WESTFIELD, NJ — Seeking answers that might help them navigate a complicated COVID-19 signup process for a vaccine that is in short supply, about 80 people gathered for a virtual Q&A session on the topic.

A panel of four medical experts discussed a range of topics on the COVID-19 vaccine Thursday from where to sign up to get the shots, what number to call for assistance with registration, efficacy of the shots and New Jersey’s main issue: a limited vaccine supply.

Panelists urged patience and were optimistic about the news that New Jersey is anticipated to see an increase in the vaccines the federal government is distributing.

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“They’re increasing the amount of doses that New Jersey would be receiving by 16%, and they’re guaranteeing it for the next three weeks,” said Ellen Shelley, the vulnerable populations outreach coordinator at the Westfield Regional Department of Health. “What we’re being told is that New Jersey will be receiving 130,000 vaccines each week for the next three weeks.”

A professional advisory committee within the state Department of Health sets distribution of the vaccines to the various sites based on a series of factors, including how many shots those sites have administered already, Shelley said.

“One of the things they look do look at is the volume of the vaccine that has been delivered or administered to the clients,” she said. As of Thursday, Shelley said, the state was not opening up new sites due to the limited supply of the vaccine.

The following are among the questions answered at the forum organized by Lifelong Westfield, an initiative of the mayor’s senior citizens advisory council.

Where can I call for questions on the vaccine or help in signing up for shots on the state’s website?

You can access the state's hotline at 855-568-0545 from 8 a.m. to 8 p.m. daily. The call center — staffed with both English and Spanish-speakers — is able to handle over 240 different languages, state health officials said.

Where can I sign up for the vaccine online?

While supply of the vaccine is limited here are some sites where you can sign up for the vaccine.

Preregister for the vaccine distributed through state of New Jersey sites at this link.

Register for the vaccine at distributed by through Union County at Kean University at this link. Registration is for people who live or work in Union County and are eligible to receive the vaccine. The county opens registration when the vaccines become available.

Preregister for the vaccine distributed by Atlantic Health at this link. An Atlantic Health Urgent Care Center in Clark is among the locations offering the vaccine. Atlantic Health will notify you when appointments become available.

Register for the vaccine offered at ShopRites pharmacies at this link. Registration will be available when appointments open up. In Union County, ShopRites pharmacies offering the vaccine are located in Clark and Elizabeth.

Click here for the vaccine sites across New Jersey listed by the state Health Department. Eight sites listed are located within Union County.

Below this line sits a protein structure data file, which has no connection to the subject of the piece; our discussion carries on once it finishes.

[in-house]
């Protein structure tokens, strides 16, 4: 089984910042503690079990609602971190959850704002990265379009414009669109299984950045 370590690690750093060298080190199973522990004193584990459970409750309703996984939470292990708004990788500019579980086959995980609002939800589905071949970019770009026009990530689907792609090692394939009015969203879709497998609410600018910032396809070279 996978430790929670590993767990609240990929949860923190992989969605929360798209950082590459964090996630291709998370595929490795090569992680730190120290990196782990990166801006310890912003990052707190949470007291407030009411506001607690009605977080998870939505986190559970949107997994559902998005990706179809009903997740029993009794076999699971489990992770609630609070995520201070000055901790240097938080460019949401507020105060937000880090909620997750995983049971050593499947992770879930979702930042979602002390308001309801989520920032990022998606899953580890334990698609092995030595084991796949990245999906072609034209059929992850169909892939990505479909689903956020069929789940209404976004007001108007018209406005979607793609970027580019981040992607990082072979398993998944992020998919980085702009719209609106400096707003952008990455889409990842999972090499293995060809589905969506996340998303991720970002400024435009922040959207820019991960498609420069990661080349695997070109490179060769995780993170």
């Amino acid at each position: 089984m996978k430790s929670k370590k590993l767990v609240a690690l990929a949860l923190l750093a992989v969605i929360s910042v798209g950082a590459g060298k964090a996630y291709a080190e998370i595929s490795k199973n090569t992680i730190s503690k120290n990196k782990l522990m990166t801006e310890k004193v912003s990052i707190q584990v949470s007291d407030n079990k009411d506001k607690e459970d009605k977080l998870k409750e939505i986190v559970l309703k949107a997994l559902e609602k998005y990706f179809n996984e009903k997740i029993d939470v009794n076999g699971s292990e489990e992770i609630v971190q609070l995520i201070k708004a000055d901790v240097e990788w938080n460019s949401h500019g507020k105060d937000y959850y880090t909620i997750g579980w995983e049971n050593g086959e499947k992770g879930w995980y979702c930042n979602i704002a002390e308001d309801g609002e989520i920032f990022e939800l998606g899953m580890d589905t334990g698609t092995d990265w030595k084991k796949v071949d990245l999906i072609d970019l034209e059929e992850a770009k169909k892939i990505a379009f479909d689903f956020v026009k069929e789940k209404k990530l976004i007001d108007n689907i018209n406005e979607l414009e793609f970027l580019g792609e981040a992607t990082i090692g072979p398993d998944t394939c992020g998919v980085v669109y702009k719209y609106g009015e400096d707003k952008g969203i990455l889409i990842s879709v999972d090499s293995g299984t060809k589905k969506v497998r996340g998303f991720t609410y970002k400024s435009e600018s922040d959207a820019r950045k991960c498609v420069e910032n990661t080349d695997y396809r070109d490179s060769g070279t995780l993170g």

Can I preregister for the vaccine at multiple sites?

Dr. Tina Sabharwal, medical director at the Atlantic Health Urgent Care Center in Clark, said that people can register as many places as they want for the vaccine, but to be mindful of the appointments they make.

“If you are going to register on multiple sites just keep track of any appointments you have made and cancel appropriately,” Sabharwal said.

People should allow for time to fill out a one-page form and will be monitored for symptoms for 15 minutes after receiving the vaccine, she added.

What about folks who are frustrated with the vaccine registration process?

Sabharwal said that medical professionals are trying to get to as many people as they can each day and that supplies of the vaccine are anticipated to increase.

“We will get to you,” she said. “You just have to give us a little bit of time. We are getting more vaccines every day. They are increasing numbers.”

What symptoms can people expect to experience after receiving the vaccine?

People getting vaccinated can expect soreness of their arm at the vaccination site, particularly after the second dose, the medical professionals said. They may also experience additional symptoms.

“When you have this vaccine, and you get a little reaction or a fever that’s a good sign,” said Dr. Sushmita Srivastav, medical director at Lantern Hill Senior Living in New Providence and a member of Lifelong Westfield. “That means your immunity is fighting … it’s doing what it’s supposed to do.”

How effective is the vaccine?

Both the Pfizer and the Moderna vaccine are at least 90% effective at preventing the virus, the medical professionals said. However, having the vaccine does not mean you should stop social distancing and wearing masks.

“Getting the vaccine does not mean that you can’t get it. It’s not 100%,” said Dr. Jeanine Bulan, Medical Director at Atlantic Medical Group in Westfield. “No vaccine is 100%. So, we still need to take precautions to protect ourselves and stop the spread of the virus.”

If you’ve had COVID-19, should you get the vaccine?

Yes. “We don’t know how long there is protection of one’s own immunity after an infection,” Bulan said. “So we are still recommending that patients who have had COVID ... should still consider getting vaccinated.”

Sabharwal added that the CDC recommendation is to wait at least 60 days after you’ve had COVID-19 to get the vaccine.

“There have been a little bit more reactions — at least that’s what we’ve seen — if you’ve had the infection within a certain time period,” she said.

Email Matt Kadosh at mkadosh@tapinto.net | Twitter: @MattKadosh

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